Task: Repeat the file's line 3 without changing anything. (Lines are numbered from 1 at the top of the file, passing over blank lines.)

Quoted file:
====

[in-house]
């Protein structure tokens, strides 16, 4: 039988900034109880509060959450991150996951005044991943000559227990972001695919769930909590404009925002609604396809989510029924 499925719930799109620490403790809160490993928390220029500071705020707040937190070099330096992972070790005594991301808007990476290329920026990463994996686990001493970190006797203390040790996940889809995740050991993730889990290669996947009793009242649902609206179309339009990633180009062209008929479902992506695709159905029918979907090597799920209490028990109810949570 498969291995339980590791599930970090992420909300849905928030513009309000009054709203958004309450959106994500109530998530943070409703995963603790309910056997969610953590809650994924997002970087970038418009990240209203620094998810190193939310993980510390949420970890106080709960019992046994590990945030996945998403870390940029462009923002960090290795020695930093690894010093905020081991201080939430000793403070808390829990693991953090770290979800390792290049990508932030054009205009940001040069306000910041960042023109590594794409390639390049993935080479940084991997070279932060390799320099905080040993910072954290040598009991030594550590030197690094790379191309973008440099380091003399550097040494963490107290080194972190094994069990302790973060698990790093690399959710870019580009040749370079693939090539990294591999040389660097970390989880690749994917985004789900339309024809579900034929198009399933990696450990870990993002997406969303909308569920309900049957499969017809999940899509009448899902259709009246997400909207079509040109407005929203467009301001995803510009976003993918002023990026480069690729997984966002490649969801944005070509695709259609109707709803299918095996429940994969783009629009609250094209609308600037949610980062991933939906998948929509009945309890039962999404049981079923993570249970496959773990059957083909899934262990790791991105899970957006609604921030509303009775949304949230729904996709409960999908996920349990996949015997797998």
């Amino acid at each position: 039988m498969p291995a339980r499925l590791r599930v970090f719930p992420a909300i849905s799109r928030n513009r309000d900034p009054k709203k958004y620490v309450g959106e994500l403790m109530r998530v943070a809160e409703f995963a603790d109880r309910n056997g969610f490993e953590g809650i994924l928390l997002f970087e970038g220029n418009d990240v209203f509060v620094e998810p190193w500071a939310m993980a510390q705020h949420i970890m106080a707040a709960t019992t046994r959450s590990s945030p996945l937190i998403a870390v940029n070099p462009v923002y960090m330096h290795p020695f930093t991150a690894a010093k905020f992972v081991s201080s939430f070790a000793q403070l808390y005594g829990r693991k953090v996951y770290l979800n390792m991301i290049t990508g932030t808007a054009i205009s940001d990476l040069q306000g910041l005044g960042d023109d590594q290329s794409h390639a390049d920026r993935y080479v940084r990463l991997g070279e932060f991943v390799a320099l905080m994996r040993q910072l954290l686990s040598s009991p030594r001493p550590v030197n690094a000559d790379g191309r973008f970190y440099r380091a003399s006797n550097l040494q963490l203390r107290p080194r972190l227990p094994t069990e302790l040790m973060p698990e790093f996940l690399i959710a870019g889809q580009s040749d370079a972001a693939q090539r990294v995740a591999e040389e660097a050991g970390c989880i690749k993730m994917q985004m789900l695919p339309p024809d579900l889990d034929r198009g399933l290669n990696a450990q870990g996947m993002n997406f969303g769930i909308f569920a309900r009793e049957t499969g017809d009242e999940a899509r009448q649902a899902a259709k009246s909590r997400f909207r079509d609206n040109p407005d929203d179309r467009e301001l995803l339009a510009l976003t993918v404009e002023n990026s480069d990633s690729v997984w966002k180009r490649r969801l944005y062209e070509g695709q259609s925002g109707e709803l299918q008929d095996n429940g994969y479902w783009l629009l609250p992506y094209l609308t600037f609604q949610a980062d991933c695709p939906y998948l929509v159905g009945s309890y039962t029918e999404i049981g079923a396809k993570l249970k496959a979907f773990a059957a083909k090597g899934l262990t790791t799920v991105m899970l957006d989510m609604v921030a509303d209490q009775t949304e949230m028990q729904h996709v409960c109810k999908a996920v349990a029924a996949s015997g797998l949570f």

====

């Amino acid at each position: 039988m498969p291995a339980r499925l590791r599930v970090f719930p992420a909300i849905s799109r928030n513009r309000d900034p009054k709203k958004y620490v309450g959106e994500l403790m109530r998530v943070a809160e409703f995963a603790d109880r309910n056997g969610f490993e953590g809650i994924l928390l997002f970087e970038g220029n418009d990240v209203f509060v620094e998810p190193w500071a939310m993980a510390q705020h949420i970890m106080a707040a709960t019992t046994r959450s590990s945030p996945l937190i998403a870390v940029n070099p462009v923002y960090m330096h290795p020695f930093t991150a690894a010093k905020f992972v081991s201080s939430f070790a000793q403070l808390y005594g829990r693991k953090v996951y770290l979800n390792m991301i290049t990508g932030t808007a054009i205009s940001d990476l040069q306000g910041l005044g960042d023109d590594q290329s794409h390639a390049d920026r993935y080479v940084r990463l991997g070279e932060f991943v390799a320099l905080m994996r040993q910072l954290l686990s040598s009991p030594r001493p550590v030197n690094a000559d790379g191309r973008f970190y440099r380091a003399s006797n550097l040494q963490l203390r107290p080194r972190l227990p094994t069990e302790l040790m973060p698990e790093f996940l690399i959710a870019g889809q580009s040749d370079a972001a693939q090539r990294v995740a591999e040389e660097a050991g970390c989880i690749k993730m994917q985004m789900l695919p339309p024809d579900l889990d034929r198009g399933l290669n990696a450990q870990g996947m993002n997406f969303g769930i909308f569920a309900r009793e049957t499969g017809d009242e999940a899509r009448q649902a899902a259709k009246s909590r997400f909207r079509d609206n040109p407005d929203d179309r467009e301001l995803l339009a510009l976003t993918v404009e002023n990026s480069d990633s690729v997984w966002k180009r490649r969801l944005y062209e070509g695709q259609s925002g109707e709803l299918q008929d095996n429940g994969y479902w783009l629009l609250p992506y094209l609308t600037f609604q949610a980062d991933c695709p939906y998948l929509v159905g009945s309890y039962t029918e999404i049981g079923a396809k993570l249970k496959a979907f773990a059957a083909k090597g899934l262990t790791t799920v991105m899970l957006d989510m609604v921030a509303d209490q009775t949304e949230m028990q729904h996709v409960c109810k999908a996920v349990a029924a996949s015997g797998l949570f």